Gartner predicts that by 2026 over 80% of workplaces will be using AI to some degree. While this will no doubt be a boost in productivity, business managers must create policies that dictate how AI will be used in order to comply with privacy and other risks associated with AI.

In 2023, a Samsung employee uploaded proprietary code into ChatGPT asking the AI to look at the code and make efficiency and other recommendations. The AI ‘learned’ from the code that the Samsung employee uploaded and was able to offer snippets of the same code to others looking for enhancements to their own code. The problem was that the code was considered intellectual property by Samsung.

As a result, Samsung created a policy to dictate how AI systems can be used in the workplace. Other organizations from banks to telecom followed suit. This example shows the importance of having a written policy that dictates how AI can be used and what information can be provided to the AI system.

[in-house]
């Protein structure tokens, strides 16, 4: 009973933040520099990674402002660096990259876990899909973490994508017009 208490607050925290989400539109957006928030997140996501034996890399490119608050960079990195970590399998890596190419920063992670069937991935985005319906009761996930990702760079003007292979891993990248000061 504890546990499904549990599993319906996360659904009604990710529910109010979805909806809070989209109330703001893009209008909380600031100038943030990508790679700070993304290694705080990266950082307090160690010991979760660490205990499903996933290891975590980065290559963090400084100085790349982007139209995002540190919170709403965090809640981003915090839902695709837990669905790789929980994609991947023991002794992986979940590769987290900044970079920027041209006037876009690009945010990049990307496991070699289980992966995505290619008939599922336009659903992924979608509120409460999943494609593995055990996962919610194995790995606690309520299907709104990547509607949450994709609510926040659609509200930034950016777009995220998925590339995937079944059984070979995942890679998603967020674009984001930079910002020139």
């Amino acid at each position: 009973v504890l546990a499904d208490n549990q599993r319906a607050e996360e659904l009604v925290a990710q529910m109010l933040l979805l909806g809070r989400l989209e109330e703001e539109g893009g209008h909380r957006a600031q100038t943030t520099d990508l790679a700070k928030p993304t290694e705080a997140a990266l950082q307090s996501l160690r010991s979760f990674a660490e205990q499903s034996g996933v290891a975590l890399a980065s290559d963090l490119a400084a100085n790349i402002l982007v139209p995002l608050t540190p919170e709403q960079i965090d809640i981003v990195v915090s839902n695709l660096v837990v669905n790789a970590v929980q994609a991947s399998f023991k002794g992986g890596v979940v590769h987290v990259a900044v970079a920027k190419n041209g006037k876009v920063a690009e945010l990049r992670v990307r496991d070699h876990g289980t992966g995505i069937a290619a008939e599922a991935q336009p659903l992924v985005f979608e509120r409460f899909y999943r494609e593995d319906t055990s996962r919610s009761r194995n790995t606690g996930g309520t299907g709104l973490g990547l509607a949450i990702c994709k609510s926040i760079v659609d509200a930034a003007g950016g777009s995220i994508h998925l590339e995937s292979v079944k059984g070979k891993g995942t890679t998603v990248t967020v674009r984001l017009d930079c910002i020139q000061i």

AI policies should be subsets of data and privacy policies which aim to classify data and dictate how data should be stored, viewed and moved.

  • Define acceptable uses of AI and start from an ‘allow’ rule rather than a ‘deny’ rule.
  • Define process for confirming copyright & accuracy before posting AI generated content.
  • Refraining from inputting sensitive data into AI models.
  • Check AI for bias, hallucinations and poisoning effects before posting.
  • Require employees to disclose their use of AI.
  • Because AI is a nascent technology, policies should be reviewed and updated.

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